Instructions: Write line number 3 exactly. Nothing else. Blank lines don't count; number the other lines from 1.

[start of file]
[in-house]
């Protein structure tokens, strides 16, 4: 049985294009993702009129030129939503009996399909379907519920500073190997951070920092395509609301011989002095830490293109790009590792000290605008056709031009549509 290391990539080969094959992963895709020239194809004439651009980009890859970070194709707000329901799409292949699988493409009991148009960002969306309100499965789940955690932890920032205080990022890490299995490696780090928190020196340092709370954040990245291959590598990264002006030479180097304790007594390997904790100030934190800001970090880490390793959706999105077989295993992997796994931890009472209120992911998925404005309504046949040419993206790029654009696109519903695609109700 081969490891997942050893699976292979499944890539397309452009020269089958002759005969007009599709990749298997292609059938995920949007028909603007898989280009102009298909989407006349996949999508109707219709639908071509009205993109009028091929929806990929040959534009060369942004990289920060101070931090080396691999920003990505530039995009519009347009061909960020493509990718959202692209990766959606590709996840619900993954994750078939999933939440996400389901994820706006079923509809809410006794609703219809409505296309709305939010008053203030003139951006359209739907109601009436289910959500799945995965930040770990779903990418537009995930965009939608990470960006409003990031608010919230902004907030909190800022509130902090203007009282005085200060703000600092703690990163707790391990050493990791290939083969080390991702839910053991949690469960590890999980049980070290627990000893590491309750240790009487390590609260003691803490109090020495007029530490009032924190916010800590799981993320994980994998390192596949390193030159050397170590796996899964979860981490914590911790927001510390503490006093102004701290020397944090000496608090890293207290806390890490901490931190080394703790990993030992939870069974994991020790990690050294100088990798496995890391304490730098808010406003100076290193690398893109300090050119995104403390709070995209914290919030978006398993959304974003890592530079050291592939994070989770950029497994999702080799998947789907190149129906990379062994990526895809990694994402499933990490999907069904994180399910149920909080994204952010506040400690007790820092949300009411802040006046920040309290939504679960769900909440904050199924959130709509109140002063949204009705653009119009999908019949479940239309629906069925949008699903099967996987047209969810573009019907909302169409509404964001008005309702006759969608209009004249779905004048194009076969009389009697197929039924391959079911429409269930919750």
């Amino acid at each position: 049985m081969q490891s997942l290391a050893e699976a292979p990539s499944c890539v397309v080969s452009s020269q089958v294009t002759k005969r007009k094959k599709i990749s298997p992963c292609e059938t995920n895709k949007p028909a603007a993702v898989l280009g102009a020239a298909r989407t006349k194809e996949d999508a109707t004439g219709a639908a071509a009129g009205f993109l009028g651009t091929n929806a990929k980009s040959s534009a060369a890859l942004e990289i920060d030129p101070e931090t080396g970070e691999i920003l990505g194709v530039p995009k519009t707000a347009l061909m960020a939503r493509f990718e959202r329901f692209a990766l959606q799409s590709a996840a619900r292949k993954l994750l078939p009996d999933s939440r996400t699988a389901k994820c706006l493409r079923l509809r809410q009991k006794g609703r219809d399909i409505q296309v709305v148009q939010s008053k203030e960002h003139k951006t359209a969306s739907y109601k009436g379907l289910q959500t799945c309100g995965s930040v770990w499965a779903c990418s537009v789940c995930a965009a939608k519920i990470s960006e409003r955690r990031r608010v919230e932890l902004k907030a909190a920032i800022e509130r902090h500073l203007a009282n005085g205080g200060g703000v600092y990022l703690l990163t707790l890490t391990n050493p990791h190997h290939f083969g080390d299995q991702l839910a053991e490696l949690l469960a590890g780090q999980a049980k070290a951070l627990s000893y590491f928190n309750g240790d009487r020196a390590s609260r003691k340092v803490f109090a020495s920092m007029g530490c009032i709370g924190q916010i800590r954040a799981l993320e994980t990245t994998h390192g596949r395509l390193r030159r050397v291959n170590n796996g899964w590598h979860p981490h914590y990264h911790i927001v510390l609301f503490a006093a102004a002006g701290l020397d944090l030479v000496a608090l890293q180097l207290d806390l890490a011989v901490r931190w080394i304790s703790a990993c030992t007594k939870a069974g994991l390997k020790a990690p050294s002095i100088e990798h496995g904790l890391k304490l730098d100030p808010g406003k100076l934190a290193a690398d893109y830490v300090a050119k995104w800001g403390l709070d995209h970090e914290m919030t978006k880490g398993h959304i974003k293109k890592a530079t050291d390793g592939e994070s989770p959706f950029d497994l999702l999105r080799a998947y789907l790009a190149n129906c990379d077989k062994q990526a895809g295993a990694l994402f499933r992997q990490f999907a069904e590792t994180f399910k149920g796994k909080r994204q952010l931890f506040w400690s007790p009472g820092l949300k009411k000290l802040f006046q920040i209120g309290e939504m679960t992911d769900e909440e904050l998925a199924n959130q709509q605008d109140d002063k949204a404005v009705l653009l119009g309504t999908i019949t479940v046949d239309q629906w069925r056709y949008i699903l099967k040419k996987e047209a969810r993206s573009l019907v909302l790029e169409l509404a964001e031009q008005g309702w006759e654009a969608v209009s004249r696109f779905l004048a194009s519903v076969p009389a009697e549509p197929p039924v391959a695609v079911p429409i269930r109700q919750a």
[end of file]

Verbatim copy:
């Amino acid at each position: 049985m081969q490891s997942l290391a050893e699976a292979p990539s499944c890539v397309v080969s452009s020269q089958v294009t002759k005969r007009k094959k599709i990749s298997p992963c292609e059938t995920n895709k949007p028909a603007a993702v898989l280009g102009a020239a298909r989407t006349k194809e996949d999508a109707t004439g219709a639908a071509a009129g009205f993109l009028g651009t091929n929806a990929k980009s040959s534009a060369a890859l942004e990289i920060d030129p101070e931090t080396g970070e691999i920003l990505g194709v530039p995009k519009t707000a347009l061909m960020a939503r493509f990718e959202r329901f692209a990766l959606q799409s590709a996840a619900r292949k993954l994750l078939p009996d999933s939440r996400t699988a389901k994820c706006l493409r079923l509809r809410q009991k006794g609703r219809d399909i409505q296309v709305v148009q939010s008053k203030e960002h003139k951006t359209a969306s739907y109601k009436g379907l289910q959500t799945c309100g995965s930040v770990w499965a779903c990418s537009v789940c995930a965009a939608k519920i990470s960006e409003r955690r990031r608010v919230e932890l902004k907030a909190a920032i800022e509130r902090h500073l203007a009282n005085g205080g200060g703000v600092y990022l703690l990163t707790l890490t391990n050493p990791h190997h290939f083969g080390d299995q991702l839910a053991e490696l949690l469960a590890g780090q999980a049980k070290a951070l627990s000893y590491f928190n309750g240790d009487r020196a390590s609260r003691k340092v803490f109090a020495s920092m007029g530490c009032i709370g924190q916010i800590r954040a799981l993320e994980t990245t994998h390192g596949r395509l390193r030159r050397v291959n170590n796996g899964w590598h979860p981490h914590y990264h911790i927001v510390l609301f503490a006093a102004a002006g701290l020397d944090l030479v000496a608090l890293q180097l207290d806390l890490a011989v901490r931190w080394i304790s703790a990993c030992t007594k939870a069974g994991l390997k020790a990690p050294s002095i100088e990798h496995g904790l890391k304490l730098d100030p808010g406003k100076l934190a290193a690398d893109y830490v300090a050119k995104w800001g403390l709070d995209h970090e914290m919030t978006k880490g398993h959304i974003k293109k890592a530079t050291d390793g592939e994070s989770p959706f950029d497994l999702l999105r080799a998947y789907l790009a190149n129906c990379d077989k062994q990526a895809g295993a990694l994402f499933r992997q990490f999907a069904e590792t994180f399910k149920g796994k909080r994204q952010l931890f506040w400690s007790p009472g820092l949300k009411k000290l802040f006046q920040i209120g309290e939504m679960t992911d769900e909440e904050l998925a199924n959130q709509q605008d109140d002063k949204a404005v009705l653009l119009g309504t999908i019949t479940v046949d239309q629906w069925r056709y949008i699903l099967k040419k996987e047209a969810r993206s573009l019907v909302l790029e169409l509404a964001e031009q008005g309702w006759e654009a969608v209009s004249r696109f779905l004048a194009s519903v076969p009389a009697e549509p197929p039924v391959a695609v079911p429409i269930r109700q919750a």